Asian Indians possess a high percentage of body fat at BMI levels lower than Caucasians. Any weight loss strategy in Asian Indians which targets loss of FM along with weight would be metabolically beneficial. A meta-analysis by Krieger et al.( Reference Krieger, Sitren and Daniels 26 ) showed a greater FM loss (range 2·05–5·57 kg) with high-protein diets v. diets with higher percentage of energy from carbohydrates. These observations are in line with the findings of the present study, which showed a FM loss of 3·4 kg in the HPMR diet group compared with 0·7 kg in the control diet group.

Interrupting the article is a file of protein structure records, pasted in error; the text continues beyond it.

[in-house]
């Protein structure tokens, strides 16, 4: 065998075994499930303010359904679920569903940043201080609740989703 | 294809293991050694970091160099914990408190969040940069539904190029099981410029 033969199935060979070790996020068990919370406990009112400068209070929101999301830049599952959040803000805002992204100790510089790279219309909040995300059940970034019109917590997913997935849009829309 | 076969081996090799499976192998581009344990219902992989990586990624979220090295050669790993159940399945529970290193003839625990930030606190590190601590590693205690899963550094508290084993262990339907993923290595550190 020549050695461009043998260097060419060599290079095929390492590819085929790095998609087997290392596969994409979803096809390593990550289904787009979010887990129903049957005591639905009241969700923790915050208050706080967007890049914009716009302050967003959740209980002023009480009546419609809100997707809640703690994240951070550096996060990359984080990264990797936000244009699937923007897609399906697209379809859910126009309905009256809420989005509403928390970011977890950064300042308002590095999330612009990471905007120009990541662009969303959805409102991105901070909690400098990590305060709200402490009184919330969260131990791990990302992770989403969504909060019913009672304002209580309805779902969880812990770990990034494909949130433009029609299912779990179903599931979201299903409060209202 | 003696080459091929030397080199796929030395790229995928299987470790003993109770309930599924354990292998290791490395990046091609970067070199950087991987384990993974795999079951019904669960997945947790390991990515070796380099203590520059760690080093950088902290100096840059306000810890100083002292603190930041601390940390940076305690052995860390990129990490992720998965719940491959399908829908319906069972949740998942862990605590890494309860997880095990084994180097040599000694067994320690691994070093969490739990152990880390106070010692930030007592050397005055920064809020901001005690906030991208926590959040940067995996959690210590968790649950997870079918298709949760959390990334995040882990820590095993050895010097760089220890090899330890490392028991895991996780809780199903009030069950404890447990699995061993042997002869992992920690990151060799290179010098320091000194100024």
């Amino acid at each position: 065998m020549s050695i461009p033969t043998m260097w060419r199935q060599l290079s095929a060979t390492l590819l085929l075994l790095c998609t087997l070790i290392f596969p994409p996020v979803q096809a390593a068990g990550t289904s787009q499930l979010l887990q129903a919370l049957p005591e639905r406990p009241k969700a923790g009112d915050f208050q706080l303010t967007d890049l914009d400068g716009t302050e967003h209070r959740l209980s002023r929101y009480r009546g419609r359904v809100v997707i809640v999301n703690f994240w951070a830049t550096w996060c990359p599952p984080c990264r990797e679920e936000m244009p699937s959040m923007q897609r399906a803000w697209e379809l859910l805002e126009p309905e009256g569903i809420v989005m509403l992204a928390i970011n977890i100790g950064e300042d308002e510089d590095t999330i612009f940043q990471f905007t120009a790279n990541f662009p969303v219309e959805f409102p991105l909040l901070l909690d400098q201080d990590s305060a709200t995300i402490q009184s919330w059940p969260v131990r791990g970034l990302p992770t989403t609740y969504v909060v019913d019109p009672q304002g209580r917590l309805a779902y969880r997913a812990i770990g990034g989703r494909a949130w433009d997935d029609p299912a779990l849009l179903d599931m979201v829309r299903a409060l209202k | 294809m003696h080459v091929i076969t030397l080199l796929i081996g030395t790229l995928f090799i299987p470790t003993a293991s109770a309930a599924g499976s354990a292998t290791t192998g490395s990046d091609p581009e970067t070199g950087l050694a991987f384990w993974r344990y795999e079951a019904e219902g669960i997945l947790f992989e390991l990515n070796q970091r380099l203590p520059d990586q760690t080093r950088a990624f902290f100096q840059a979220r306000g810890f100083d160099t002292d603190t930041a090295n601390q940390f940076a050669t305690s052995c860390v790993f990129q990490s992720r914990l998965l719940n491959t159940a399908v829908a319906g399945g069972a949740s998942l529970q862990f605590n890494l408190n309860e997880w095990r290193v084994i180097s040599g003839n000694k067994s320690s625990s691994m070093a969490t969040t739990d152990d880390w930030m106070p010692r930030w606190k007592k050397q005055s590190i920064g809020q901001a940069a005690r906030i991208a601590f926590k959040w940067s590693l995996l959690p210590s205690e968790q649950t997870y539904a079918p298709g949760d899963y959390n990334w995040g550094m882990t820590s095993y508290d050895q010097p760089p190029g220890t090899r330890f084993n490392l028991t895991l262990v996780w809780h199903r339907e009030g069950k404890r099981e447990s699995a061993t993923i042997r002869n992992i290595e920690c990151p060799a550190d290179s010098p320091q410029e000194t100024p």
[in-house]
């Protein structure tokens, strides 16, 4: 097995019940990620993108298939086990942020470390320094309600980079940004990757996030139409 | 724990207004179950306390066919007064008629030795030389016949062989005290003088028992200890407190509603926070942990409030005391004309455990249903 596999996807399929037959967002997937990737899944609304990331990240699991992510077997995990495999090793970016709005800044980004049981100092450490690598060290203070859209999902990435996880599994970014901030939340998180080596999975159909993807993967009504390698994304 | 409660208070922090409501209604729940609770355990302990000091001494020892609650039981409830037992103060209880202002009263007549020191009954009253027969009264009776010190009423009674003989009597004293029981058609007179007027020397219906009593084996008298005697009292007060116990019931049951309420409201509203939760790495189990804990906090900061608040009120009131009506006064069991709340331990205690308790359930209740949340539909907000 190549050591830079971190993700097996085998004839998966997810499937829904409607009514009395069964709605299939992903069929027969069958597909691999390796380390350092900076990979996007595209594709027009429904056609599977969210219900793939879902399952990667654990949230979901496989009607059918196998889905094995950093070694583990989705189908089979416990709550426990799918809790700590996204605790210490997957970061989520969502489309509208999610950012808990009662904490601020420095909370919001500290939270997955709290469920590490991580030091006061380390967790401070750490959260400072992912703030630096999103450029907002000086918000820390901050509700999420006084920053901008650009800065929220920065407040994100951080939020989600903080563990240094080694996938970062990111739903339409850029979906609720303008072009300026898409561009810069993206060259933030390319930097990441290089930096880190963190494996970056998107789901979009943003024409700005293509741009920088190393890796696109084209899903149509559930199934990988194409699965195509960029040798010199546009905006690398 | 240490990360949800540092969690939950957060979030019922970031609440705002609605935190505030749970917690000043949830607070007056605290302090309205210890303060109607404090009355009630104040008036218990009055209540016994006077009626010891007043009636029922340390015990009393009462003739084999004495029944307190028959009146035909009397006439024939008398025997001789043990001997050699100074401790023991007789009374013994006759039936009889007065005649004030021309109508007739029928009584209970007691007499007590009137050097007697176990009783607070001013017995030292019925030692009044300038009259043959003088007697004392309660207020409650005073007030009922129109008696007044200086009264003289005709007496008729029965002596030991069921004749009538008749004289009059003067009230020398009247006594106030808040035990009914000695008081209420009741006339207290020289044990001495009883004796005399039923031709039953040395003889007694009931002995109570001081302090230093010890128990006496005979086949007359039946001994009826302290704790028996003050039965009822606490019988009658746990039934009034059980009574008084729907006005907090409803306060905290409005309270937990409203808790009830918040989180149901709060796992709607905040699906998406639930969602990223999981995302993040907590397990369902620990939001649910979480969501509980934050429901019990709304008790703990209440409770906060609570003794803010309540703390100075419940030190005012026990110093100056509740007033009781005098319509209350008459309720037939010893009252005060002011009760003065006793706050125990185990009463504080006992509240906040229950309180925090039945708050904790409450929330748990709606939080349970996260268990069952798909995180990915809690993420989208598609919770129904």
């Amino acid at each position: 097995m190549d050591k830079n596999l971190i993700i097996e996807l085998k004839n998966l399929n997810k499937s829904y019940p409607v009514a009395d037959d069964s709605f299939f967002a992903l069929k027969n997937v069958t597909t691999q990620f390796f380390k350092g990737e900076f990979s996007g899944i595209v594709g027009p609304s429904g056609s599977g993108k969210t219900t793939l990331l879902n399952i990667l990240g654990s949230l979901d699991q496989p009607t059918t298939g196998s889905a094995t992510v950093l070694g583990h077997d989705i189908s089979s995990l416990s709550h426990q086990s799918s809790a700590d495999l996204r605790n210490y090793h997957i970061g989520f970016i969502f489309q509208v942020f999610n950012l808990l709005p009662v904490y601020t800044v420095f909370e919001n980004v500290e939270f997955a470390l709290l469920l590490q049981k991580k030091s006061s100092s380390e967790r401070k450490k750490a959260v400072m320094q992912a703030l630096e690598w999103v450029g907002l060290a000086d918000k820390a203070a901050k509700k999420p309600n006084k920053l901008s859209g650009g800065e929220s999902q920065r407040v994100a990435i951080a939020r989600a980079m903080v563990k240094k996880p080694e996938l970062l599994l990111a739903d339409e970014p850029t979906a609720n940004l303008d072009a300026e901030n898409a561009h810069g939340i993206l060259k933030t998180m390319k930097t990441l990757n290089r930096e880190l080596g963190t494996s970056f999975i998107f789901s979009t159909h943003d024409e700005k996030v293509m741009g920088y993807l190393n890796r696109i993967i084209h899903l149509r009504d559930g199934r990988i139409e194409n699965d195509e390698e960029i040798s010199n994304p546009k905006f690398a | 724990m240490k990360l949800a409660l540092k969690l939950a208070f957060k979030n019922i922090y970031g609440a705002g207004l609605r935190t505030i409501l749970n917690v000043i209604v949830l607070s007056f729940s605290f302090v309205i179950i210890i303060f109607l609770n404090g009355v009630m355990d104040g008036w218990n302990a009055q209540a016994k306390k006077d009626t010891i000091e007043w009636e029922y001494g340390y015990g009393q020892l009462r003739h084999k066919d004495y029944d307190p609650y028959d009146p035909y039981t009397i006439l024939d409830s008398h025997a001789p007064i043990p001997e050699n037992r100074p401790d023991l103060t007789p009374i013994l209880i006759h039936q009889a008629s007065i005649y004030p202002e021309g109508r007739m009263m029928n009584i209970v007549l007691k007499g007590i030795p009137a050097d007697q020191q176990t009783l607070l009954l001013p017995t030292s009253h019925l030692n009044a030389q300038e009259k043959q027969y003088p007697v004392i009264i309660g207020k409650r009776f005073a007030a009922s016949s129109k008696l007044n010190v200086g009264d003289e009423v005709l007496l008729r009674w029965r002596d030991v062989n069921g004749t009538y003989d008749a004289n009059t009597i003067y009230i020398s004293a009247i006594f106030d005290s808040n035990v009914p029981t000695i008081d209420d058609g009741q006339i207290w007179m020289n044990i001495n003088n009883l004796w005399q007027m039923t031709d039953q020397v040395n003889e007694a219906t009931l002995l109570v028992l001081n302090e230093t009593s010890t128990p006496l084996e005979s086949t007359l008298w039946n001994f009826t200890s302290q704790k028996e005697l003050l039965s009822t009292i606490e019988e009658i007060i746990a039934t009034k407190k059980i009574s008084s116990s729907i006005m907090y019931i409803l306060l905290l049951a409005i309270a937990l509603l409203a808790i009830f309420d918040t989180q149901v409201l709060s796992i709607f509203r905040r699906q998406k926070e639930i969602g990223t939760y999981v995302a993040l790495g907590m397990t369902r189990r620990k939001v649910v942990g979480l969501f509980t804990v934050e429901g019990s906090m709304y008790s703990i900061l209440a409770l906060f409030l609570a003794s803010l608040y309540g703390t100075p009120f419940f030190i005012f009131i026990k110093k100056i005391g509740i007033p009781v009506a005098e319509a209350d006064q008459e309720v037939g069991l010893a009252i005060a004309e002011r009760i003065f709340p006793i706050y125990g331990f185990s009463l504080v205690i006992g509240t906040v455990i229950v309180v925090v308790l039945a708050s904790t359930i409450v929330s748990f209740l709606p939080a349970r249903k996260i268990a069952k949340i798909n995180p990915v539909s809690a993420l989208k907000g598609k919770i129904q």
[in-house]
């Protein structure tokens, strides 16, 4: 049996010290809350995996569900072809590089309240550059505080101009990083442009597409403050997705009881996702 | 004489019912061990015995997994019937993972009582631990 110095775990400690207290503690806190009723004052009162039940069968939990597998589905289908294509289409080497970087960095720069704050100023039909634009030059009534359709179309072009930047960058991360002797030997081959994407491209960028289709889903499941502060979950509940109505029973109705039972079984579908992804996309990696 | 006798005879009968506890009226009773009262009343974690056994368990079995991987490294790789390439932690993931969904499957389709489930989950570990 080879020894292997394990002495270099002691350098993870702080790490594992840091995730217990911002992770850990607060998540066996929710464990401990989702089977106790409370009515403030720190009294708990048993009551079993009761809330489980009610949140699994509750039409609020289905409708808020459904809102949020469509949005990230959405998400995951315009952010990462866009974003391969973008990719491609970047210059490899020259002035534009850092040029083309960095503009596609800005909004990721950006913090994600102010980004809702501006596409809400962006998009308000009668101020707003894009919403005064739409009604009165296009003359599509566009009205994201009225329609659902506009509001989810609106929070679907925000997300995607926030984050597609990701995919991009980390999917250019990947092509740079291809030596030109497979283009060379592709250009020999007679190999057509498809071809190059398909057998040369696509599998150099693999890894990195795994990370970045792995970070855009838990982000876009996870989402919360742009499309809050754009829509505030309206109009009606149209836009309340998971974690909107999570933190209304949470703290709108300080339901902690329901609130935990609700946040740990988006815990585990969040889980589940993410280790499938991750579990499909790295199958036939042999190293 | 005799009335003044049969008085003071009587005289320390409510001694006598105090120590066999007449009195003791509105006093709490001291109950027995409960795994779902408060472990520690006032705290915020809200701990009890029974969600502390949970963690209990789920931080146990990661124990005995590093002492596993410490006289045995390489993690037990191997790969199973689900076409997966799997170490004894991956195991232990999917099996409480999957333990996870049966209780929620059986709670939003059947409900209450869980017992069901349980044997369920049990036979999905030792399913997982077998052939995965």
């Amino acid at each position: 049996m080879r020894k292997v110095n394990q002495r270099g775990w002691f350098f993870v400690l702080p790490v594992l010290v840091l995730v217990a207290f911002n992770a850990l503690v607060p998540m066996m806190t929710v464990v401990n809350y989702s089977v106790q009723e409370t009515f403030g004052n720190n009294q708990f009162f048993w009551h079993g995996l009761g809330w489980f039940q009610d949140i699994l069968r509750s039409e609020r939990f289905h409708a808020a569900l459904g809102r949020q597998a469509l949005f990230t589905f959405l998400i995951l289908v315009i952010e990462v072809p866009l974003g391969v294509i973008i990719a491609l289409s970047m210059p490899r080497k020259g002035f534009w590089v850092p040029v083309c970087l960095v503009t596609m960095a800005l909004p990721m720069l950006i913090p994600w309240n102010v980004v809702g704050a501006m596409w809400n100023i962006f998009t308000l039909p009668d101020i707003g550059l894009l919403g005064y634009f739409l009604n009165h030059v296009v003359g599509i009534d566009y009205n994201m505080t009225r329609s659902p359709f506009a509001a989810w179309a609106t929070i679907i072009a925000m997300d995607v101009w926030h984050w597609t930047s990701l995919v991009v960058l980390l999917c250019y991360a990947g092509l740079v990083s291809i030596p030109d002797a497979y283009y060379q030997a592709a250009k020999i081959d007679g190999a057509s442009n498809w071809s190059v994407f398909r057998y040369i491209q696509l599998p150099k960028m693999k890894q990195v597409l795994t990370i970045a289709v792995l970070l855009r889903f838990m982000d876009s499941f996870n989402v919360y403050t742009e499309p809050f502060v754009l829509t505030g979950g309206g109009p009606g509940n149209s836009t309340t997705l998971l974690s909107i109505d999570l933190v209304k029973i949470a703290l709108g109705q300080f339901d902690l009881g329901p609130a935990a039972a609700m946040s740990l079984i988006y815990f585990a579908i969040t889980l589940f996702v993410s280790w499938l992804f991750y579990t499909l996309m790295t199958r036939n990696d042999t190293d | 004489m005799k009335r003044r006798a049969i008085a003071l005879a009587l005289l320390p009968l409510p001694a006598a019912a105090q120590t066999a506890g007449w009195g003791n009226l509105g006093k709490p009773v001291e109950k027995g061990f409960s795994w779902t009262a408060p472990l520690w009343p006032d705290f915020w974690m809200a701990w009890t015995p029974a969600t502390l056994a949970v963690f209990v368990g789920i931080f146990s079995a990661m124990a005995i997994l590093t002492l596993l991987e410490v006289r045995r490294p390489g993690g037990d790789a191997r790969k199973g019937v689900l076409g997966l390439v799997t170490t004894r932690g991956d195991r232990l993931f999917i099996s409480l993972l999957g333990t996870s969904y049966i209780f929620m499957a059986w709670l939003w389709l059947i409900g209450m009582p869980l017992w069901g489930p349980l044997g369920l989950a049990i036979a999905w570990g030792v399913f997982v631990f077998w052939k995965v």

Further, we found that a HPMR diet-based intervention led to significant reduction in WC, a finding which is particularly beneficial for Asian Indians who have multiple adverse effects associated with abdominal obesity( Reference Misra and Shrivastava 5 ). For example, Joshi et al.( Reference Joshi, Islam and Pais 7 ) showed that abdominal obesity (high waist:hip ratio) increases the odds of developing myocardial infarction by 2·44 (2·05–2·91) times in South Asians. Importantly, studies have also shown that a 1 cm increase in WC or a 0·01 unit increase in the waist:hip ratio measurement was associated with a 2 and 5 % increase in the risk for CVD, respectively( Reference Lu, Ma and Wang 27 ). Taking cognizance of these data, a 2·8 cm reduction in WC with the HPMR diet, as seen in the present study (after adjusting for covariates), may result in a 5·6 % decrease in CVD, which is clearly significant in the Indian context. Besides weight, body fat and WC, improvement of other parameters comprising the metabolic syndrome were observed in our study. The reduction observed in total cholesterol and serum TAG in the HPMR group in the present study is similar to the improvement in lipids reported with the use of high-protein diets seen in other studies( Reference Yancy, Olsen and Guyton 28 – Reference Samaha, Foster and Makris 30 ). Improvement in blood pressure in the HPMR group is also in line with the findings of the OmniHeart randomised trial, which shows that partial substitution of carbohydrate with protein can lower blood pressure in prehypertensive and hypertensive subjects and reduce estimated CVD risk( Reference Appel, Sacks and Carey 31 ). One of the central features of insulin resistance and the metabolic syndrome, hyperinsulinaemia, was also reduced in the HPMR group in our study, similar to data from previous studies( Reference Kitabchi, McDaniel and Wan 32 ). Importantly, we observed a significant reduction (16·7 %) in hs-CRP levels in subjects of the HPMR group, a particularly apt observation as Asian Indians typically exhibit higher levels of hs-CRP than white Caucasians( Reference Chandalia, Cabo-Chan and Devaraj 33 ). The reason for this is not entirely clear. This could be related to higher subcutaneous fat( Reference Munoz, Abate and Chandalia 34 ), hepatic fat( Reference Nigam, Bhatt and Misra 35 ) or to a high intake of SFA and trans-fat( Reference Gupta, Shah and Goel 36 ). Interestingly, two components of the metabolic syndrome, fasting blood glucose levels and HDL-cholesterol, did not change after intervention with HPMR diets in our study. Although the beneficial effects on components of the metabolic syndrome could be explained by weight and fat loss alone, some believe that other mechanisms may be responsible. For example, studies have shown that whey proteins contain certain compounds that act as natural angiotensin-converting-enzyme inhibitors, which could possibly lead to lowering the blood pressure( Reference De Leo, Panarese and Gallerani 37 ).